Over the years, the topic of human nature has spurred a hot argument and discussion with two opinions sharply polarized. There are those who believe that human nature is naturally good and just need guidance. The other group comes out strongly to refute this claim by saying humans are born bad and their nature is evil in general. Xunzi, the great Chinese Confucian philosopher, was the first to mention and advocate for human nature being as bad. More so, each group has conducted research to support their point of view. Human nature is as good; it's just that the pressures in our environment weigh much mass on us and tends to crush our good nature. The paper delves into the discussion to argue against the statement and provide a counter-argument.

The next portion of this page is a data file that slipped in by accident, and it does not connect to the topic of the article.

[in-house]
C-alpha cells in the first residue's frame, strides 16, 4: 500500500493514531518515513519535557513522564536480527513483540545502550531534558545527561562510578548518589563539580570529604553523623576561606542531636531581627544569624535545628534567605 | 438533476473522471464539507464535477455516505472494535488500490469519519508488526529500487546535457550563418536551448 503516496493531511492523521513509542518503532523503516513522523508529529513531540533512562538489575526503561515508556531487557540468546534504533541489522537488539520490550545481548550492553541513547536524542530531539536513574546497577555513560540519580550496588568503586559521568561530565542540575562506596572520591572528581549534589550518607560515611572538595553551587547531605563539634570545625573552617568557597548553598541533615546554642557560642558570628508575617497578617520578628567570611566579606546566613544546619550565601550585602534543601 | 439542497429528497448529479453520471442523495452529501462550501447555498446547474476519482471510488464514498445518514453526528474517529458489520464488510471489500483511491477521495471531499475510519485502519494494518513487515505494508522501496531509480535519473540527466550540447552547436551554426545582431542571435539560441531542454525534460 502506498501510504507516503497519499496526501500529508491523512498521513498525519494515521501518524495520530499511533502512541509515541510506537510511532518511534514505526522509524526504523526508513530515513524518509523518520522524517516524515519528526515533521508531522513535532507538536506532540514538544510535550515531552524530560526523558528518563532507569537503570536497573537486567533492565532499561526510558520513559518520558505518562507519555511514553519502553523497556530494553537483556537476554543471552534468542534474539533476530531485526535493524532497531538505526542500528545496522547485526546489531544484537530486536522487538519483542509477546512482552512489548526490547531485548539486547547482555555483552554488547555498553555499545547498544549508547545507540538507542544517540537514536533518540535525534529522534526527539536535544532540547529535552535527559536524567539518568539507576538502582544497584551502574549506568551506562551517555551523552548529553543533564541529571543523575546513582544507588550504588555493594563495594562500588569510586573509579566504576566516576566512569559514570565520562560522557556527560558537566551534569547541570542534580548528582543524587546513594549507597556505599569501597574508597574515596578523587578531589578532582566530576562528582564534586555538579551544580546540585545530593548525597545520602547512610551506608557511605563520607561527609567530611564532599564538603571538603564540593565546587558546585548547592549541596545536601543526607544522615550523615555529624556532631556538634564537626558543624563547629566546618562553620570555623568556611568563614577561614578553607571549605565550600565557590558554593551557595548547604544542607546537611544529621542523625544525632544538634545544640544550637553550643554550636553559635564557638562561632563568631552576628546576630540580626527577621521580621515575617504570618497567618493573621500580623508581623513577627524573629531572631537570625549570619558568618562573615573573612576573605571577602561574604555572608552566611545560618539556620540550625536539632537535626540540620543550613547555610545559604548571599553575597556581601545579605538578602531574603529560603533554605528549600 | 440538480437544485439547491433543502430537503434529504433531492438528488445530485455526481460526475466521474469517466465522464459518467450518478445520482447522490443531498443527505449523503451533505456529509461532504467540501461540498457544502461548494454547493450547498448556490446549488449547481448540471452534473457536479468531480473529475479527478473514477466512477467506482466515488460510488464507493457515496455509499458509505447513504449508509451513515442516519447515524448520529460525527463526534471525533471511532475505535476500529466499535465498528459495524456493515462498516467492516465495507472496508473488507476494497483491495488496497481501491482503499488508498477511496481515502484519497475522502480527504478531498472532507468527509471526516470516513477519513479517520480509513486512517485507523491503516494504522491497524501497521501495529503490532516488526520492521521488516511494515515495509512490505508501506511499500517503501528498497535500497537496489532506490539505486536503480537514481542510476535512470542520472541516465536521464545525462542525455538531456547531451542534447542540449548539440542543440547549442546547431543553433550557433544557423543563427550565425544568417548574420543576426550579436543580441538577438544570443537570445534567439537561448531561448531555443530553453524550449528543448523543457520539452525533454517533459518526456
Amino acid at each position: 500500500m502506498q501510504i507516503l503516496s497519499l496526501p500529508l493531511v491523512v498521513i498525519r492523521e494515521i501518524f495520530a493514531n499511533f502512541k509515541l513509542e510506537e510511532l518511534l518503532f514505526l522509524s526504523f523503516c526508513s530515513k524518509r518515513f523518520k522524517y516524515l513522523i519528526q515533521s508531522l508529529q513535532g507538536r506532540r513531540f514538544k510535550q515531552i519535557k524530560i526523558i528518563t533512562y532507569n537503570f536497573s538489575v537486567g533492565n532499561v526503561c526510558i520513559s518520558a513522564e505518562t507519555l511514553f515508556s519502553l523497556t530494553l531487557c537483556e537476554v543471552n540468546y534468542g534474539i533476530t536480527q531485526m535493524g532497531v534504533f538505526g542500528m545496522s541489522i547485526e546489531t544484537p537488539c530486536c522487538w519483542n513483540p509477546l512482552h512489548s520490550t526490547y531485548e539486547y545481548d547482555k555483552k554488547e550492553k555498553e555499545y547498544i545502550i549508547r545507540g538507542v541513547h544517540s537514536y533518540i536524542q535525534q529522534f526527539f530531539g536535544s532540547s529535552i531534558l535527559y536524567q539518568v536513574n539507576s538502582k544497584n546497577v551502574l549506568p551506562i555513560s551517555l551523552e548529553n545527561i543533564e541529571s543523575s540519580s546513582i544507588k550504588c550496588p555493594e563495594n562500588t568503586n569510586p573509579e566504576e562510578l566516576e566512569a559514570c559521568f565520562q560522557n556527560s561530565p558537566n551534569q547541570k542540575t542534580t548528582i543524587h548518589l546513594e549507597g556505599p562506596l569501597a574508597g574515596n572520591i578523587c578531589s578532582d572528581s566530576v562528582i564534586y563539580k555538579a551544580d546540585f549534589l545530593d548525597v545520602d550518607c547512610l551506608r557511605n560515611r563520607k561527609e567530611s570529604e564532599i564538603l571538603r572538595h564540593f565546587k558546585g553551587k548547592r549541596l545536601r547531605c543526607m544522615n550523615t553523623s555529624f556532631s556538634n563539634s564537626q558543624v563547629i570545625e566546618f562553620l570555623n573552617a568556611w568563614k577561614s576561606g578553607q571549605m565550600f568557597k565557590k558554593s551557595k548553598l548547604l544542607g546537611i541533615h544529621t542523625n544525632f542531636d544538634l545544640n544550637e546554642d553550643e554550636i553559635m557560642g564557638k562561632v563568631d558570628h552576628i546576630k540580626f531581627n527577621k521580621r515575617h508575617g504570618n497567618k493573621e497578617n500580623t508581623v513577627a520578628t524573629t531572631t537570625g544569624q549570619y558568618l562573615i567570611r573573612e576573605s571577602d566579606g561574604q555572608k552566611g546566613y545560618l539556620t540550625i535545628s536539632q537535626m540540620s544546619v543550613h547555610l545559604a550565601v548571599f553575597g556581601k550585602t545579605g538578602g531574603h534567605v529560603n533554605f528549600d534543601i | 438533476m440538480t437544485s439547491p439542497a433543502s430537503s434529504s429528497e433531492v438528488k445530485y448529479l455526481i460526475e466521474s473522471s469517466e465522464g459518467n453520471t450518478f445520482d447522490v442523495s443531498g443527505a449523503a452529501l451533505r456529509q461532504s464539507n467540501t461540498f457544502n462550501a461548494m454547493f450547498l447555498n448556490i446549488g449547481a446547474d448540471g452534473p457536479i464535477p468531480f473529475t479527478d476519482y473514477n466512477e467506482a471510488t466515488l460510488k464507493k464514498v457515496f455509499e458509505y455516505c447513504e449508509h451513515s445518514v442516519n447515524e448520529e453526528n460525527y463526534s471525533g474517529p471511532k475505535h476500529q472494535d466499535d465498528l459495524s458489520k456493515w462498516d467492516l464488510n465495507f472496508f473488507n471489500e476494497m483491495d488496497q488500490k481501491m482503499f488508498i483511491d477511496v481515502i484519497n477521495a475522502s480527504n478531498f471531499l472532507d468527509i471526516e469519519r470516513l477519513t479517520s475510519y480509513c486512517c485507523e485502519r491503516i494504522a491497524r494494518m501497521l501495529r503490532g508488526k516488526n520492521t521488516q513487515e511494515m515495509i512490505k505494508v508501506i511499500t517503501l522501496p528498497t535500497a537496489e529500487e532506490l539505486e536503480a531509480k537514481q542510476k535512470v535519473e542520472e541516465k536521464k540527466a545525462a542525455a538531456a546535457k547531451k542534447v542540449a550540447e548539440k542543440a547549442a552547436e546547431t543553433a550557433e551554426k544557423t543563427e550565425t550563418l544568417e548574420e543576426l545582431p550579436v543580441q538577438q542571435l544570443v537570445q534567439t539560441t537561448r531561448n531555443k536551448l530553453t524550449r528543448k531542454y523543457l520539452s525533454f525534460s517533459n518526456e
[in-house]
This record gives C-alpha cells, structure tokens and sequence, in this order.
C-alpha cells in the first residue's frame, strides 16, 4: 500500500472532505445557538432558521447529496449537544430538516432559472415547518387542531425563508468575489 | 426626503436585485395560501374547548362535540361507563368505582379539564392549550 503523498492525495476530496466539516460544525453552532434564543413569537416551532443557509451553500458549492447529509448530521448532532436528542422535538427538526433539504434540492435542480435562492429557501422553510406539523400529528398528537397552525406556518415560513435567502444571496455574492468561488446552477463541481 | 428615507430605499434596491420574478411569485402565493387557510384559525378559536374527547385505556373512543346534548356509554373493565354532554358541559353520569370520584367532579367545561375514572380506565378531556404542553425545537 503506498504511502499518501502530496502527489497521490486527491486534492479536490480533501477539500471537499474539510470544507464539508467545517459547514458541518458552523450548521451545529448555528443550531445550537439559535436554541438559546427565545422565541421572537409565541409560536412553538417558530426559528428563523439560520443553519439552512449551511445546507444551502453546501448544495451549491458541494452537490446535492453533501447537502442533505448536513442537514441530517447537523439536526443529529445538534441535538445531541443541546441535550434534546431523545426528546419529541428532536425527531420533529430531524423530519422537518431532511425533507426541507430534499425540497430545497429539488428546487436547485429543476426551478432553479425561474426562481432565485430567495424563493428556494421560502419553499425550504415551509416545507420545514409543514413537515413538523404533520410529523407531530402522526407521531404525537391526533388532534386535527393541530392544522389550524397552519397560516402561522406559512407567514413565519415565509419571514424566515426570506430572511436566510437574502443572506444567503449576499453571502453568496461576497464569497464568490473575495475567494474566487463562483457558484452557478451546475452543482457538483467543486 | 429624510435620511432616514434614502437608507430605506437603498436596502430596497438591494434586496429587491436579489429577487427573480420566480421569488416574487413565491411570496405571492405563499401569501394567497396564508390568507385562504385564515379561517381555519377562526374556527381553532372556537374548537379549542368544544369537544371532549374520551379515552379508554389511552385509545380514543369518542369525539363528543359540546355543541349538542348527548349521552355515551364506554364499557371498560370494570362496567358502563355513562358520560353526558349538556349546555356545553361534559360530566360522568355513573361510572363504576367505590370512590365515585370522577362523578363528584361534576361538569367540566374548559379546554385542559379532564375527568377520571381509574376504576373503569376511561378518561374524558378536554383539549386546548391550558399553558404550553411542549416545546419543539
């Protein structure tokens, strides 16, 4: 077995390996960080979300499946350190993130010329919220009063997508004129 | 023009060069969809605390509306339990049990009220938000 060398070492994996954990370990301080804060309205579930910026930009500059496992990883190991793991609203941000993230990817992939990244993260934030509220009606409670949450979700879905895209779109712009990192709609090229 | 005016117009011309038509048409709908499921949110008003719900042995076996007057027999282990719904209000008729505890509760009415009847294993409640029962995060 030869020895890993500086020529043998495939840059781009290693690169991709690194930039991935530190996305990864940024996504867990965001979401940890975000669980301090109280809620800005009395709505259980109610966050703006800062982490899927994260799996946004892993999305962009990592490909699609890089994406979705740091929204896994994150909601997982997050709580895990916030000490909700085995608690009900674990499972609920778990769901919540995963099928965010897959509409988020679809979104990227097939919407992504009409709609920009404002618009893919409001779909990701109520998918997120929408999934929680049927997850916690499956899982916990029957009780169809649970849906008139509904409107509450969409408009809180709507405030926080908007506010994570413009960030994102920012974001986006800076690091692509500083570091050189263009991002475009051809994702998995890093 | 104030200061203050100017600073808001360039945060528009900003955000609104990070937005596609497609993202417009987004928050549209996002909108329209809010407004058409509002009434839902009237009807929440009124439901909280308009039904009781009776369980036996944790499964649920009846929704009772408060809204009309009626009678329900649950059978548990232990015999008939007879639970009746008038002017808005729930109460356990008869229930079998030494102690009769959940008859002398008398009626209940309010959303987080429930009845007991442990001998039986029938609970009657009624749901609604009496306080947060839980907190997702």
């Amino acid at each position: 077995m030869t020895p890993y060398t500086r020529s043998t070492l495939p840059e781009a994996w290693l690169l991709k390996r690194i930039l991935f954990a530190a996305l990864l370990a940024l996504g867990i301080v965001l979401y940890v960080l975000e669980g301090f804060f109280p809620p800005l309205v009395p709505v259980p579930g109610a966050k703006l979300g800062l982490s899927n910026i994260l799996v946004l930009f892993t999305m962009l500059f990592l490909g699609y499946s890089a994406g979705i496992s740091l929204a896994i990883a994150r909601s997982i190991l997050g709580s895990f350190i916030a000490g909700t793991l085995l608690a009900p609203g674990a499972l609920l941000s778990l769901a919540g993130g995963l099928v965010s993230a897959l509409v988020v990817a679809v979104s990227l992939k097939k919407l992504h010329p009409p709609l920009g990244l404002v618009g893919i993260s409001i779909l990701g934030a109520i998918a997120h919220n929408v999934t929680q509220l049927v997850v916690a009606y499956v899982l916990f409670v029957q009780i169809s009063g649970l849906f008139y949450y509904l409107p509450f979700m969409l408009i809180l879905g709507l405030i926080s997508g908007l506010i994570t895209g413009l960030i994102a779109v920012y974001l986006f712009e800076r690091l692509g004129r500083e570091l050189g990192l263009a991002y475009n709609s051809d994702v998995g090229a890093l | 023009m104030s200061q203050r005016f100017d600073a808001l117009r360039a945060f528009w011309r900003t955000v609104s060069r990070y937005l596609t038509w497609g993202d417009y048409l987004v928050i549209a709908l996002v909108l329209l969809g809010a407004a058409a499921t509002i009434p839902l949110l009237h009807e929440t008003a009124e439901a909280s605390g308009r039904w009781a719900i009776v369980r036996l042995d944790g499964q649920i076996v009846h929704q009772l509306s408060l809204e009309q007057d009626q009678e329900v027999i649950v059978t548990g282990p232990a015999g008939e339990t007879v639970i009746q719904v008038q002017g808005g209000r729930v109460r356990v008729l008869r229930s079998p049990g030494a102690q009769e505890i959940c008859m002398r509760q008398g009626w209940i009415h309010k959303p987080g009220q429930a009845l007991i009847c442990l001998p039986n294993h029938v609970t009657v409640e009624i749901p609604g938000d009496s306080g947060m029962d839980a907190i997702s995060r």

Human nature is as good because we are concerned about the welfare of others instinctively. That's why there is a good feeling that strikes us whenever someone expresses gratitude towards us or our actions. In response, one hardly expresses himself as if he actually deserved it. Instead, we welcome the appreciation humbly and our instinct is calm at such moments. Thus, the welfare of others is also our concern. This instinct shows that humans are aware of what is happening around them and they can differentiate the good from the bad. One knows it's wrong to brag and it's right to replace bragging with humility. Such instincts are natural because one involuntarily executes them even when he has never seen another person do so. This leads to the question whether the proponents of the statement understood what nature is about. Human nature is related to nature, and this means it's an original material(Kaebnick, 2013). Being born with a particular original disposition or pattern means that the material can't depart from its natural disposition unless by accident or intentions. That's what the instincts are all about, nature. Instincts never depart from us.